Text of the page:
Memorandum from The Confederation of United
Kingdom Coal Producers
The Confederation of UK Coal Producers (COALPRO)
is the trade body that represents some 90 per cent of coal producers
in the UK, including RJB Mining. Coal Mining and related activities
directly employ over 40,000 people in the UK and have a turnover
of in excess of £2,000 million. The industry spends over
£1,000 million in wages and salaries and about £250
million is paid in tax, rates and other community benefits.
COALPRO welcomes the opportunity to submit comments
to the Environmental Audit Committee on recent policy developments
within the energy market. COALPRO believes that the Committee's
original recommendations did not fully take into account the role
of UK coal within the country's energy mix. The case for the UK
coal industry is stronger than ever given the contribution it
continues to make to energy security, diversity and sustainability
at competitive prices.
With regard to specific points raised by the
last report, we have the following comments.
1. FUEL SECURITY
Recent technical problems with the French Link
and AGR and Magnox reactors have shown the value of UK coal to
the provision of UK energy security. In mid-January COALPRO members
were called upon to increase supplies by around 25 per cent to
alleviate the problems with the above generation. The UK coal
industry can be relied upon to play its part in a secure diverse
energy policy and it is important that Government policy recognises
this fact and does not side-line coal to being a bit part player
in the UK energy scene.
The recently published DTi Energy Projections
for the UK indicate a falling coal burn. We disagree with assumptions
used, especially the low oil prices and closure dates of coal
power stations which favour the use of gas. In the central low
scenario there is a 73 per cent increase in gas burn between 2000
and 2020, all of which would have to be sourced by imports via
a network system not yet in place. A copy of our critique can
be supplied if required.
COALPRO has always supported good quality CHP,
whatever the primary fuel. We have however, opposed CHP schemes
which we believe have been deliberately oversized in an attempt
to bypass the current planning process. COALPRO supports the underlying
principle adopted by the DETR in attempting to define good quality
CHP schemes but feels it is unnecessarily complicated with which
technology bands. It is irrelevant for Government to be concerned
with which technology a developer may choose for any particular
applications. The key principle is how effectively the input fuel
is used. If scale economies mean that it is more efficient to
generate at large central power stations then so be it, there
should be no artificial bias towards small scale generation within
3. STRICTER CONSENTS
One of the conclusions of the Government's energy
review in 1998 was that there were significant distortions in
the present electricity pool system which have encouraged gas
stations beyond the level justified by underlying economics.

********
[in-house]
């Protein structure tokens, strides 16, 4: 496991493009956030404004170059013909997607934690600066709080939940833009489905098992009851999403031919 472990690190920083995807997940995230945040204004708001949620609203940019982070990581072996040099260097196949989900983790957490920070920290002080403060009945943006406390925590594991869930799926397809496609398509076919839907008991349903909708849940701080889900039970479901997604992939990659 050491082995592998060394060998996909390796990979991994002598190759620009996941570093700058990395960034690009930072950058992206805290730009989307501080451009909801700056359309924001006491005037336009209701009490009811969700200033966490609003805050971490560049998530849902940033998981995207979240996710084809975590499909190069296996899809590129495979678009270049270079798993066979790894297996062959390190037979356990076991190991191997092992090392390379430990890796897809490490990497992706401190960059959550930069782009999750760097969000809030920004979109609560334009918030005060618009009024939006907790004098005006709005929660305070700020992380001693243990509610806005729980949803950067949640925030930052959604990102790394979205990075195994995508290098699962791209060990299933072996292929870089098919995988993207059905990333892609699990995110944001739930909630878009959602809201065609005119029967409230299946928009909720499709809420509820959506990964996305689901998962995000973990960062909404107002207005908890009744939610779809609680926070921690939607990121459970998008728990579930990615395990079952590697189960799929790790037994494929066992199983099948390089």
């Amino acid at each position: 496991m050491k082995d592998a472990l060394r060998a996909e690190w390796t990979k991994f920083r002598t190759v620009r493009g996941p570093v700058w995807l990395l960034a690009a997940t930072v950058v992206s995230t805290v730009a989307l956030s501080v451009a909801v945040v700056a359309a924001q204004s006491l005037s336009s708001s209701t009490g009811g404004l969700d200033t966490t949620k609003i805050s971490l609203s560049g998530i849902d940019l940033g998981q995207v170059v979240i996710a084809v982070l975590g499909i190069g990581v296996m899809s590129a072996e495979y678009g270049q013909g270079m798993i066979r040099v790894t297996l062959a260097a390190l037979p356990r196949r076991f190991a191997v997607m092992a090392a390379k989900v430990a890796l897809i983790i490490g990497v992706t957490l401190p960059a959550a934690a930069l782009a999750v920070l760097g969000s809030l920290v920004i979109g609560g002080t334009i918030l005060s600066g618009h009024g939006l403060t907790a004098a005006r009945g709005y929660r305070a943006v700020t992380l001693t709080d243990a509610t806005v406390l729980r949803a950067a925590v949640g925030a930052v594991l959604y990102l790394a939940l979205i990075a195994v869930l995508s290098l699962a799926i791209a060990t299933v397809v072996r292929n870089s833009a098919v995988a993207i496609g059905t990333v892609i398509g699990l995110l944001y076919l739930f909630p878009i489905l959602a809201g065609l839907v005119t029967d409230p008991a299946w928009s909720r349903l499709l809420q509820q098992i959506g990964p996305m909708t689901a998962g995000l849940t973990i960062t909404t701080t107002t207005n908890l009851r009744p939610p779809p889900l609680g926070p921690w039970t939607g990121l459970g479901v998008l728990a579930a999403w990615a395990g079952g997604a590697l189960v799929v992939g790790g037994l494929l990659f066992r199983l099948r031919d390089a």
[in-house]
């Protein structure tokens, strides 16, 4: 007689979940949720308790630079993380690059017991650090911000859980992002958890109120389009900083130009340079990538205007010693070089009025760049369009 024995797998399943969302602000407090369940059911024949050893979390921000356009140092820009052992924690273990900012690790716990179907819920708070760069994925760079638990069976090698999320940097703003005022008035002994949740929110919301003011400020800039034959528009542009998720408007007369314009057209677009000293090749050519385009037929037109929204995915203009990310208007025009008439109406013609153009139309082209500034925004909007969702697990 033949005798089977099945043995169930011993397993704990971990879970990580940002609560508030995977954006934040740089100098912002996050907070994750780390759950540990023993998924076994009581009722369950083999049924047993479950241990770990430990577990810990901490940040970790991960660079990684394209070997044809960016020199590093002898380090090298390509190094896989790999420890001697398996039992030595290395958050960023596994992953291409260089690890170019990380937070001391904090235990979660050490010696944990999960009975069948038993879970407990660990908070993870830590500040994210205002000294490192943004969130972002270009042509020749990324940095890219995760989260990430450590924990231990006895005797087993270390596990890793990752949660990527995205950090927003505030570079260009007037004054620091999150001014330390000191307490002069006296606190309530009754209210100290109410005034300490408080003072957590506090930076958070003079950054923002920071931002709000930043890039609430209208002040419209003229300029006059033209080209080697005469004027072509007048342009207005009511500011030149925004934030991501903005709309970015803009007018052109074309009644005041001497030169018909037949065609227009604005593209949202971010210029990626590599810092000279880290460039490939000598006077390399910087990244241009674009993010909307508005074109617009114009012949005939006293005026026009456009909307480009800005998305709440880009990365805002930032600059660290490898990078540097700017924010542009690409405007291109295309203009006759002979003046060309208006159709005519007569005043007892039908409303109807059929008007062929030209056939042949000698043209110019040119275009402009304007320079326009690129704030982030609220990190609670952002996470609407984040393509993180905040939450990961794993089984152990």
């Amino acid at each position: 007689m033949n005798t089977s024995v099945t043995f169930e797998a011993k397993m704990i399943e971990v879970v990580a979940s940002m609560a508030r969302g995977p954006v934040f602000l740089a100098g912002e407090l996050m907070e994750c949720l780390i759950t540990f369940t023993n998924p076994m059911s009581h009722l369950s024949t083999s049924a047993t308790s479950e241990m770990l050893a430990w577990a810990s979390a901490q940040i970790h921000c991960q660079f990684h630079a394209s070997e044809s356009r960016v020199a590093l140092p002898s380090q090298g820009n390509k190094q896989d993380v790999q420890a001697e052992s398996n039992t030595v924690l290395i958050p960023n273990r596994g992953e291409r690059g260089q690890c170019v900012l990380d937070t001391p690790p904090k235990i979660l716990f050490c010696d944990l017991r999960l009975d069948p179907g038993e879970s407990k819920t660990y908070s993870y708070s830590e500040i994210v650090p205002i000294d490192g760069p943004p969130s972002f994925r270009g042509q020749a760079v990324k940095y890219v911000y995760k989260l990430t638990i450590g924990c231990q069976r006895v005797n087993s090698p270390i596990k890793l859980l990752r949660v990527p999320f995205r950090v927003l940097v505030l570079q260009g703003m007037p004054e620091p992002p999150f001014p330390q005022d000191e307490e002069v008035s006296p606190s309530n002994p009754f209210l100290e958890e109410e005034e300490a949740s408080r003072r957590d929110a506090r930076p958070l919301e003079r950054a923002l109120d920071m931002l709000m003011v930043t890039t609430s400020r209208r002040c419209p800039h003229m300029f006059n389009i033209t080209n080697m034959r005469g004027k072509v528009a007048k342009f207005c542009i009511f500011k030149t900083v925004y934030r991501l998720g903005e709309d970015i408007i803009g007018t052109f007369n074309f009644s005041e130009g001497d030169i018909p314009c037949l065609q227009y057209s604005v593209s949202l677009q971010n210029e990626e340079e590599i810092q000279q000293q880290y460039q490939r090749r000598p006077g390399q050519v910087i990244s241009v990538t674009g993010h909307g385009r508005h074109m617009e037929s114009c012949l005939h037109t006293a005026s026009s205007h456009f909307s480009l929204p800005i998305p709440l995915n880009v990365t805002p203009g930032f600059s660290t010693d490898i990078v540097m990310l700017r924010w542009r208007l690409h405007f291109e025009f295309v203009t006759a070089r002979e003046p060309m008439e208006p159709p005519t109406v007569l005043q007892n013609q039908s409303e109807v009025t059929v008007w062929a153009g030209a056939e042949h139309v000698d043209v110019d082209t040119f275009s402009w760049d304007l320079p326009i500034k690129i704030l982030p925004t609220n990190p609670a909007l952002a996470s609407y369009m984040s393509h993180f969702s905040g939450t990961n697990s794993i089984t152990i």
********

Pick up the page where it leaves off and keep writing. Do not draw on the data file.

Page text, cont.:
COALPRO believes that until the new electricity
trading arrangements are introduced and seen to be working, the
stricter consents policy on the building of new gas power stations
should be kept in place. Once the Government has completed the
six items on its reform programme, as identified in the White
Paper, we look forward to effective and fair competition between
coal and gas power stations.
4. FUEL POVERTY
The recent White Paper confirmed that electricity
generated from existing coal-fired power stations is lower than
from new gas stations. The figures are 1.6p/kWh for existing coal
stations and around 2.0p/kWh for new CCGTs at baseload. Coal generation
therefore can play a major role in delivering low electricity
prices to help alleviate fuel poverty. COALPRO estimates that
it has cost the consumer over £250 million per annum in purchasing
electricity from higher cost gas power stations since 1998.
5. CLEANER COAL
Coal can be compatible with current Government
environmental policy if we start demonstrating cleaner coal technology
with its superior efficiency and environmental performance. Cleaner
coal technology has virtually no sulphur dioxide or particulate
emissions and has greatly reduced emissions of nitrous oxides.
It can deliver efficiency improvements and hence reduced CO2 emissions
of up to 20 per cent, whilst at the same time providing security
and diversity of supply.
COALPRO believes a demonstration programme of
5GW of cleaner coal technology in the UK would provide a shop
window for technology deployments on a global basis and represents
the greatest contribution that the UK can make to global emissions.
For example just a 1 per cent increase in efficiency in coal power
stations, projected to be in operation in the developing world
in 2010, would reduce global carbon emissions by 50 per cent more
than the UK's commitments under the Kyoto Protocol.
COALPRO calls for cleaner coal technology to
be included in any obligation placed upon electricity suppliers
under the Utilities Bill to purchase electricity from new and
renewable energy sources and for supply to be available under
monies raised under the Climate Change Levy.
COALPRO would wish the Committee to consider
the above evidence and would be prepared to further discuss these
matters if you felt it so appropriate.